Hooking up at Skidmore College
Published: Monday, February 18, 2013
Updated: Monday, February 18, 2013 20:02
Older generations may not understand or even use the term “hookup.” It persists as a frequent topic of gossip on campus and inspires both laughter and embarrassment among students.
No one has officially declared traditional dinner dates out of fashion at Skidmore College. However, we often see young adults consuming a glass of Jack Daniel’s over ice to quell nervousness and stave off judgments before they engage in a hookup.
In simple words, hooking up requires less effort, less time and often proves to be a forgettable experience. Hookups are so normalized at Skidmore that it seems that they may have lost value.
Despite the fact that everyone has heard the term, the definition of hookup remains completely open to individual interpretation. Some people consider making out to constitute as a hookup. Others refer to casual sex as a hookup. Some students cannot even give a set definition of what a hook-up is.
Urban Dictionary describes a hookup as an intentionally ambiguous term that describes any sexual activity. From a taboo perspective, hookups result in disaster and produce no positive consequences.
But hookups are not so bad as long as they are safe and consensual. Sexual activities can boost your mood, self-esteem and immunity to illness. They also help you burn calories and regulate your sleep.
In order to benefit from the positive effects of sex, you must practice healthy behaviors. Emotional health is very critical during a hookup. Partners must be aware of each other’s needs and desires. Each partner should be able to communicate freely what he or she is willing or not willing to do. No one should impose pressure to continue a sexual activity, and each partner has the right to stop activity at any point.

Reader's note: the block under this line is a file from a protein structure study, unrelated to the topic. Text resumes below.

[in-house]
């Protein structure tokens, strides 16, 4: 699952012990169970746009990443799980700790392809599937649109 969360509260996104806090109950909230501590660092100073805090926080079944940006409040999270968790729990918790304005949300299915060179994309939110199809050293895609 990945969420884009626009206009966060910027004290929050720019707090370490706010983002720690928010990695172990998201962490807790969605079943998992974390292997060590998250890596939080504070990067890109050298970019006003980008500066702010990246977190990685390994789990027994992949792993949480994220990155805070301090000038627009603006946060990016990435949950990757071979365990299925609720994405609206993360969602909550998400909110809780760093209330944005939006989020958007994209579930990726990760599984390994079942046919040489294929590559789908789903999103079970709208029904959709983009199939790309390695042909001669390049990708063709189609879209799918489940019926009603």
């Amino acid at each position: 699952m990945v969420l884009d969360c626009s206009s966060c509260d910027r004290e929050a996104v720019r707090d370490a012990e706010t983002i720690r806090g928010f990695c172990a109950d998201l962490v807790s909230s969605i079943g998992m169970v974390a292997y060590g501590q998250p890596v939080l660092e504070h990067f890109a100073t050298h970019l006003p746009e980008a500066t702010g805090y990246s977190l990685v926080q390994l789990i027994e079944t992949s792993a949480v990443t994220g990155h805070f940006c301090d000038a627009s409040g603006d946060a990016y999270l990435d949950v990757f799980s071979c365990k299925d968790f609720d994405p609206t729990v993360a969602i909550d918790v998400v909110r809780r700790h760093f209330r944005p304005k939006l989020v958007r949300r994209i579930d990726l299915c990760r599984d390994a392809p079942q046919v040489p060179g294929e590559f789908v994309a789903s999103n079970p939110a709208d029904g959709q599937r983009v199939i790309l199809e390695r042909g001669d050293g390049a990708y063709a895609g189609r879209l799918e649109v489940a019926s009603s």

Although students who are solely in pursuit of sexual pleasure may be looking for uncommitted hookups, emotions will likely play a role, even when they are unwanted. As such, partners should evaluate each other’s emotional sensitivity and understand what sex means to them before they engage in a hookup.
Health is another essential component of hooking up. If your ideal hookup does not include long-term consequences, such as pregnancy or sexual transmitted infections (STI’s), then it is crucial to know your preventative options. For example, birth control pills prevent up to 99% of pregnancies but cannot protect against any STI’s. Condoms, on the other hand, can prevent up to 89% of pregnancies and provide protection from most STI’s. Of course, these statistics only apply when you are talking about traditional male-female vaginal sex. Although there are risks that exist when engaging in all kinds of sexual activity, there are also safe ways to participate in sex. Stay informed by conducting research and exercising safe decisions.
In spite of the fact that alcohol may distort your judgment and impair memory, you should still be aware of possible STI’s, pregnancies and emotional consequences that can be caused by hooking up. Being intoxicated does not serve as an excuse for nonconsensual or unprotected sex. So if you chose to hookup, an action that has its positive and negative side effects, remember to remain safe and consensual.
Mohannad Aljawamis is a sophomore from Jordan, studying International Affairs and Business Management. He works as a Peer Health Educator and is interested in nutrition and physical health.